TAIFEX Offers Real-Time Market Data Ahead of Continuous Trading

The new trading mechanism will replace the call auction platform currently adopted by the local equity market.

Taiwan exchange operator TAIFEX plans to launch a new data feed for the stock market, which aims to be more manageable for investors looking to consume real-time data on prices and volumes.

The move comes as the Taiwan Futures Exchange is set to introduce a “continuous trading” mechanism in March 2020 in a bid to enhance trading efficiency and meet international standards. Starting from March 23, market participants and information vendors can choose to connect to the new real-time data feed or the existing feed, depending on their needs.

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TAIFEX said the new trading mechanism would replace the call auction platform currently adopted by the local equity market. Specifically, the exchange platform will be able to match up buy and sell orders soon as they are reported, compared to the existing mechanism that collects orders over five seconds before matching occurs.

The exchange explains that the real-time data feed will speed up the pace of continuous trading as traders place orders and are matched in real-time.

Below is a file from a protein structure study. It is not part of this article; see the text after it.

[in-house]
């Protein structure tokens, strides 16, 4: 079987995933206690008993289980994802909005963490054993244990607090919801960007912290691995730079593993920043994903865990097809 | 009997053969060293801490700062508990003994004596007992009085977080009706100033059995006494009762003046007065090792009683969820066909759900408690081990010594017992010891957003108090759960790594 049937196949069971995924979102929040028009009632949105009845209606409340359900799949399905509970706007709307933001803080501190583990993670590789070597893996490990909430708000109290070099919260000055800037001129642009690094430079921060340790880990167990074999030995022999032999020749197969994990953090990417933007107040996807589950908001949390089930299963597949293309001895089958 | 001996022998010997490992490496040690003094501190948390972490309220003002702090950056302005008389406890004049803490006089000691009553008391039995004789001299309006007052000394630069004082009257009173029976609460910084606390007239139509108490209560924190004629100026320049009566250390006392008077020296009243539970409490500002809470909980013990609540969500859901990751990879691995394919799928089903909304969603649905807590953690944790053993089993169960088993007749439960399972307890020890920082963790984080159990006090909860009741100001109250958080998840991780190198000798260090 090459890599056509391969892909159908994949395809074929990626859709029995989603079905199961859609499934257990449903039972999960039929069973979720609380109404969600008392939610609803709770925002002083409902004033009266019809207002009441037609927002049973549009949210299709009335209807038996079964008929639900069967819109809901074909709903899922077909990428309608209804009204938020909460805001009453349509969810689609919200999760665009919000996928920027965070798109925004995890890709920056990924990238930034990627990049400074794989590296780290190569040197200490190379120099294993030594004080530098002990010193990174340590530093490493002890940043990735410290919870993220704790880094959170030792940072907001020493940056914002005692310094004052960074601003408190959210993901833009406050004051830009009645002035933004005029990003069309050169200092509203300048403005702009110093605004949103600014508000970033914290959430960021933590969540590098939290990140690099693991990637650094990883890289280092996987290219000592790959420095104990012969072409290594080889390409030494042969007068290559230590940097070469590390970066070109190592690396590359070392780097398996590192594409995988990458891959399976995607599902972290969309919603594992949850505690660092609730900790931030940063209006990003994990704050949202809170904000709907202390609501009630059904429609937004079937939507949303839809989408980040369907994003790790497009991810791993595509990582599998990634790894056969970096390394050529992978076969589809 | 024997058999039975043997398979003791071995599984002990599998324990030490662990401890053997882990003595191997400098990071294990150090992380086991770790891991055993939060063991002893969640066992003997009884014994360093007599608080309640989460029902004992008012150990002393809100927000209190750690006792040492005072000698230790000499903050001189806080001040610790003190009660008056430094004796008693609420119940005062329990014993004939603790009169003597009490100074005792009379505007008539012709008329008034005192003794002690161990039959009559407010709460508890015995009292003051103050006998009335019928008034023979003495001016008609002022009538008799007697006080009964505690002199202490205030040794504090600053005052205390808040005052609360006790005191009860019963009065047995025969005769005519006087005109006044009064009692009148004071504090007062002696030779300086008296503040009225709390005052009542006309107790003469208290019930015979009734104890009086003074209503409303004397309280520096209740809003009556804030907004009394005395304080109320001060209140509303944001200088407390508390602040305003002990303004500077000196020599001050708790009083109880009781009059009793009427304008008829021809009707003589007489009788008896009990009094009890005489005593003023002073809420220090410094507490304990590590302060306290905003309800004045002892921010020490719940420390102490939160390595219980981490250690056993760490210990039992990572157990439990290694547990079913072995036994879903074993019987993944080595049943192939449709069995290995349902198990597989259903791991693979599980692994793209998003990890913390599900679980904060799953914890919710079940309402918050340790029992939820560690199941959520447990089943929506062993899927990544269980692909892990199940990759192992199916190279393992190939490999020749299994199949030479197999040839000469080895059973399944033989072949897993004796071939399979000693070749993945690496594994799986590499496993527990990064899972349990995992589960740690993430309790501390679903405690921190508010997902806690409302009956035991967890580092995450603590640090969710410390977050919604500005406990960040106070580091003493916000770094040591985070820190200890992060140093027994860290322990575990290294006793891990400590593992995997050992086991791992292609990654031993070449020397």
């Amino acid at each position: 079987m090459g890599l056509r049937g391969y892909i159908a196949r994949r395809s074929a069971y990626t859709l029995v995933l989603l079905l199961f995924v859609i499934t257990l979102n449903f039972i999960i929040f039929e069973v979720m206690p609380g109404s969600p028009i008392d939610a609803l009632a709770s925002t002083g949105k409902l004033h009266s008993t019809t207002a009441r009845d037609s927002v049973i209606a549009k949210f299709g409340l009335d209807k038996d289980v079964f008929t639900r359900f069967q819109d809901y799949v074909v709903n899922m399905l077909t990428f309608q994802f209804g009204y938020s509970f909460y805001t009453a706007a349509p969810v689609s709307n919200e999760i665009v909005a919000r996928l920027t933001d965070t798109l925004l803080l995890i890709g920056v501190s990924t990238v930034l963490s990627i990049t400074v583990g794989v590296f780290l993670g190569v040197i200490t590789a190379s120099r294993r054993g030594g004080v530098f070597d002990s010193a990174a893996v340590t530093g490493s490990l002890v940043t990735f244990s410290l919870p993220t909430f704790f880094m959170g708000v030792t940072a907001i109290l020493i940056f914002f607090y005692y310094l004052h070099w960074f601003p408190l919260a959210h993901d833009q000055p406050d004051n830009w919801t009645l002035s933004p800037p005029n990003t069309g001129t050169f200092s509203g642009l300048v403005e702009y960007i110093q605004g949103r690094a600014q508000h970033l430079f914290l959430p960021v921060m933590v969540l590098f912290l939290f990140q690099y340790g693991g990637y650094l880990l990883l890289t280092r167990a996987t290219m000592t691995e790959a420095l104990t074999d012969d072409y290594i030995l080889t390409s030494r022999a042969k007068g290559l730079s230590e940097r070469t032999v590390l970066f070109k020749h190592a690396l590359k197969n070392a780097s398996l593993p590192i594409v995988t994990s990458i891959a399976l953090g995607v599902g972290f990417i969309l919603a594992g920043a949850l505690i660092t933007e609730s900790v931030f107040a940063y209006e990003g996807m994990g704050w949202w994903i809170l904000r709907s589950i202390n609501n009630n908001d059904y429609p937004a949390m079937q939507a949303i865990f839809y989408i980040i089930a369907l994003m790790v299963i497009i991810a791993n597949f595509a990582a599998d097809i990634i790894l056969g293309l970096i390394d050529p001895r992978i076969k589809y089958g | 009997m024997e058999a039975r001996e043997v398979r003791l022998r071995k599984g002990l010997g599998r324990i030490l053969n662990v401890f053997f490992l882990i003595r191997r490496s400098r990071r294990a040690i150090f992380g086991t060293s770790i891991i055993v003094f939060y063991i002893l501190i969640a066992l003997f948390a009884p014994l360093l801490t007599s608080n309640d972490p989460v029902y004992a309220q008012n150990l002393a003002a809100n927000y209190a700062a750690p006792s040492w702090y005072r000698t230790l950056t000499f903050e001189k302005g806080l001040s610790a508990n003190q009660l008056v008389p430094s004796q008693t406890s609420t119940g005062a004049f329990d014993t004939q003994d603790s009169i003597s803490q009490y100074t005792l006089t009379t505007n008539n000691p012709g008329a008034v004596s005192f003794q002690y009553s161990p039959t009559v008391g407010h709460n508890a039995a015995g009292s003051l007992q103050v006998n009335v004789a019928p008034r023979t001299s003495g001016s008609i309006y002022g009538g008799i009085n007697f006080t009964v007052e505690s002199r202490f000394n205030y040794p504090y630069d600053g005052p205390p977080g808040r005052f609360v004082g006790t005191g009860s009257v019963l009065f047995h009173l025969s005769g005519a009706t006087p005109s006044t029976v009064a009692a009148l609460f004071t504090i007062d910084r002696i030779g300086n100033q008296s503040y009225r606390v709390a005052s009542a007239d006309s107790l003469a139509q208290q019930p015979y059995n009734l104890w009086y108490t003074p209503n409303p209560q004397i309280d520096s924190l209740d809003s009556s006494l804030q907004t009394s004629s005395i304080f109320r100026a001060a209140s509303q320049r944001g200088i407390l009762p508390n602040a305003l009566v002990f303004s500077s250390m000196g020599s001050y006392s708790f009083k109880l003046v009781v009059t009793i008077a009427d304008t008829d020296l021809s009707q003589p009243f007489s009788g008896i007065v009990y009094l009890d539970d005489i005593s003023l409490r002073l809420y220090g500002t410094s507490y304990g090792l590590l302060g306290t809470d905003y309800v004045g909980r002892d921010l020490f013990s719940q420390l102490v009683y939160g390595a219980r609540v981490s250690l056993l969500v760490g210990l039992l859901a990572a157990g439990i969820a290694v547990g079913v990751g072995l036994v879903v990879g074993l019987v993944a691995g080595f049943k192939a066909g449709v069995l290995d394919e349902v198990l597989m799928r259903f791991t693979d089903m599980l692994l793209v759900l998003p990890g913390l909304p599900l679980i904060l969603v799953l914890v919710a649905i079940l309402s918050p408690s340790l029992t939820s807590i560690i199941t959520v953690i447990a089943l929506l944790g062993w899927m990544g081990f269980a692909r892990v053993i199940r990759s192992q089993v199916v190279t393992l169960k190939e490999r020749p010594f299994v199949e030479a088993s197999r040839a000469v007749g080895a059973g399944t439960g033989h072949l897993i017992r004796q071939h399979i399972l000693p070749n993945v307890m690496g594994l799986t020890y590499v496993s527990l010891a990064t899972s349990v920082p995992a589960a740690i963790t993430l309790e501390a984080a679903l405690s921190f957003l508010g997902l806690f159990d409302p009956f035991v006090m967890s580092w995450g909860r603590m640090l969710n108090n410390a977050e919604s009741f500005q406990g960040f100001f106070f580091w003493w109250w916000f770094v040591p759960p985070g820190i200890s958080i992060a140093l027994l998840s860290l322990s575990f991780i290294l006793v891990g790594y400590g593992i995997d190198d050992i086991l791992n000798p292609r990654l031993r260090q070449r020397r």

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“With real-time data reflecting the continuous matching of trades on TAIFEX, market participants will be able to gain the latest intelligence to market movements and discover trading opportunities. The robust new data feed will also greatly strengthen investors’ capabilities of deploying various trading strategies between the cash and futures markets,” it added.

FX scene in Taiwan

Established in 1997 as the sole futures exchange in Taiwan, TAIFEX offers trading in futures and options across several asset classes, including equities, indices, FX, interest rates, and commodities.

In terms of its FX scene, Taiwan’s central bank allows the country’s securities firms to handle spot and derivatives products denominated in the Taiwan new dollar against foreign currencies.

Attempting to strike a balanced stance, the central bank set out more relaxed requirements for the sale of foreign exchange derivatives. The regulator allowed the island’s local brokers to handle forex business for the first time back in 2013.

Taiwan is actually the most fragmented brokerage market across all the Asian countries, which managed earlier to consolidate the markets. The central bank’s decision was aimed at benefiting the nation’s crowded securities sector by offering new revenue streams to sustain profitability amid lower trading volumes and head-to-head competition in Taiwan’s domestic stock market.

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